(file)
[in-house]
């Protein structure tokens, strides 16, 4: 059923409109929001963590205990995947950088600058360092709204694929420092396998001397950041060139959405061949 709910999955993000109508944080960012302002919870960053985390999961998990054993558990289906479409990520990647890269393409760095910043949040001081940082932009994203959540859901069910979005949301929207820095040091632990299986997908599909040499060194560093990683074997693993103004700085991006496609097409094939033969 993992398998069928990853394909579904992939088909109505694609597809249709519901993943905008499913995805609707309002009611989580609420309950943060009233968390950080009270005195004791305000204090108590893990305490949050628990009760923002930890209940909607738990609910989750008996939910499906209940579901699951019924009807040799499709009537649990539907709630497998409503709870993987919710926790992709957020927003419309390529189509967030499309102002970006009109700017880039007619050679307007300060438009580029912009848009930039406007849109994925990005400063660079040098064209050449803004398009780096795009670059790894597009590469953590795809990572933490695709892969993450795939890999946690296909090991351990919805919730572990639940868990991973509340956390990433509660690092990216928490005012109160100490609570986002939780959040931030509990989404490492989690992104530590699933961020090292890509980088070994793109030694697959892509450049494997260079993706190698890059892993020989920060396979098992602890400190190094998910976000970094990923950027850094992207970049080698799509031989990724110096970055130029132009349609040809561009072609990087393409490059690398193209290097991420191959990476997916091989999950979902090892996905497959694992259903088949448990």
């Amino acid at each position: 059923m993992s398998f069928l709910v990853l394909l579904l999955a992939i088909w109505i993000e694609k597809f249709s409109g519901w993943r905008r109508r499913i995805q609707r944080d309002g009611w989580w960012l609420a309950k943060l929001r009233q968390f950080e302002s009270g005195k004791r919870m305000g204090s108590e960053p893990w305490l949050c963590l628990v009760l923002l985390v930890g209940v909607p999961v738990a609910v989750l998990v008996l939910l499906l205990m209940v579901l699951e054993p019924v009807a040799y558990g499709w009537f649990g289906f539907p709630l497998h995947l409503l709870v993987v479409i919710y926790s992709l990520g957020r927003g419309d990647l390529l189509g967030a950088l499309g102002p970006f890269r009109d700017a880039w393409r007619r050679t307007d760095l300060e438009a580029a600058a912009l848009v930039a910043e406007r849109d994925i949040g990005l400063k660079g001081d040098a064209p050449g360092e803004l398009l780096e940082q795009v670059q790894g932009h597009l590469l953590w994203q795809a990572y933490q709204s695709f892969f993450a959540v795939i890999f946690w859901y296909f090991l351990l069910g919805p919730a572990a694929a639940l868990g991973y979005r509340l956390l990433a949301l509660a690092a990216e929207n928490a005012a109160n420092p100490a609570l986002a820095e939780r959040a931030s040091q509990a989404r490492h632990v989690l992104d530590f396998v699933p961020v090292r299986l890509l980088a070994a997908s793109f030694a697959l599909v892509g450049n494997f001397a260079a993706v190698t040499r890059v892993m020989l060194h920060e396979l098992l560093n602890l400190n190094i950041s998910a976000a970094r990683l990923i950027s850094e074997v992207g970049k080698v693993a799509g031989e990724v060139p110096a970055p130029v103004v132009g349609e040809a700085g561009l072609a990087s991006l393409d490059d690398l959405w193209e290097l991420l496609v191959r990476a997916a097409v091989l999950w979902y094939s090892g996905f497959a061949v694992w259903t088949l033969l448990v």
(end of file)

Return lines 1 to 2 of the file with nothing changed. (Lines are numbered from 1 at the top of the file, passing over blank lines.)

[in-house]
């Protein structure tokens, strides 16, 4: 059923409109929001963590205990995947950088600058360092709204694929420092396998001397950041060139959405061949 709910999955993000109508944080960012302002919870960053985390999961998990054993558990289906479409990520990647890269393409760095910043949040001081940082932009994203959540859901069910979005949301929207820095040091632990299986997908599909040499060194560093990683074997693993103004700085991006496609097409094939033969 993992398998069928990853394909579904992939088909109505694609597809249709519901993943905008499913995805609707309002009611989580609420309950943060009233968390950080009270005195004791305000204090108590893990305490949050628990009760923002930890209940909607738990609910989750008996939910499906209940579901699951019924009807040799499709009537649990539907709630497998409503709870993987919710926790992709957020927003419309390529189509967030499309102002970006009109700017880039007619050679307007300060438009580029912009848009930039406007849109994925990005400063660079040098064209050449803004398009780096795009670059790894597009590469953590795809990572933490695709892969993450795939890999946690296909090991351990919805919730572990639940868990991973509340956390990433509660690092990216928490005012109160100490609570986002939780959040931030509990989404490492989690992104530590699933961020090292890509980088070994793109030694697959892509450049494997260079993706190698890059892993020989920060396979098992602890400190190094998910976000970094990923950027850094992207970049080698799509031989990724110096970055130029132009349609040809561009072609990087393409490059690398193209290097991420191959990476997916091989999950979902090892996905497959694992259903088949448990």